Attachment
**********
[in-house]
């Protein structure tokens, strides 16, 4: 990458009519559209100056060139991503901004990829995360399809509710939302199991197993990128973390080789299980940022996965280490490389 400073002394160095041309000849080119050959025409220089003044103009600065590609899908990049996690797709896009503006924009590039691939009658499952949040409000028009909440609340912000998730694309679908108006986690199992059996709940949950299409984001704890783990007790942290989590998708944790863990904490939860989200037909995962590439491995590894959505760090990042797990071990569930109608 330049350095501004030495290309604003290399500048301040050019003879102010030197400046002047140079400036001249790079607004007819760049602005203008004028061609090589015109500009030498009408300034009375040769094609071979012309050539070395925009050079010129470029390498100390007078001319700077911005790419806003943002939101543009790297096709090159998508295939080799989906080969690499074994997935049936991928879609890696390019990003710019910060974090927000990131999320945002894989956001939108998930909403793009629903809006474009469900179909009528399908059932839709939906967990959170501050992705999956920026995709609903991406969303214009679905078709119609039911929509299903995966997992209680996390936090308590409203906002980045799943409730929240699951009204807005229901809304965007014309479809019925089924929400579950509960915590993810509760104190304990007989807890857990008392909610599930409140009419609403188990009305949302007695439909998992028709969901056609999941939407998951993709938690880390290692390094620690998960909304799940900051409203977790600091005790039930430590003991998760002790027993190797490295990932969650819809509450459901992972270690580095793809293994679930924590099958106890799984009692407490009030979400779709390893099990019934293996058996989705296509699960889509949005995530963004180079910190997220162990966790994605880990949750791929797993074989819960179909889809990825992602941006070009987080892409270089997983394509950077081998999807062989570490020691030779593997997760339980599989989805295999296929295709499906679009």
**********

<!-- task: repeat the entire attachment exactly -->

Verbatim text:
[in-house]
């Protein structure tokens, strides 16, 4: 990458009519559209100056060139991503901004990829995360399809509710939302199991197993990128973390080789299980940022996965280490490389 400073002394160095041309000849080119050959025409220089003044103009600065590609899908990049996690797709896009503006924009590039691939009658499952949040409000028009909440609340912000998730694309679908108006986690199992059996709940949950299409984001704890783990007790942290989590998708944790863990904490939860989200037909995962590439491995590894959505760090990042797990071990569930109608 330049350095501004030495290309604003290399500048301040050019003879102010030197400046002047140079400036001249790079607004007819760049602005203008004028061609090589015109500009030498009408300034009375040769094609071979012309050539070395925009050079010129470029390498100390007078001319700077911005790419806003943002939101543009790297096709090159998508295939080799989906080969690499074994997935049936991928879609890696390019990003710019910060974090927000990131999320945002894989956001939108998930909403793009629903809006474009469900179909009528399908059932839709939906967990959170501050992705999956920026995709609903991406969303214009679905078709119609039911929509299903995966997992209680996390936090308590409203906002980045799943409730929240699951009204807005229901809304965007014309479809019925089924929400579950509960915590993810509760104190304990007989807890857990008392909610599930409140009419609403188990009305949302007695439909998992028709969901056609999941939407998951993709938690880390290692390094620690998960909304799940900051409203977790600091005790039930430590003991998760002790027993190797490295990932969650819809509450459901992972270690580095793809293994679930924590099958106890799984009692407490009030979400779709390893099990019934293996058996989705296509699960889509949005995530963004180079910190997220162990966790994605880990949750791929797993074989819960179909889809990825992602941006070009987080892409270089997983394509950077081998999807062989570490020691030779593997997760339980599989989805295999296929295709499906679009």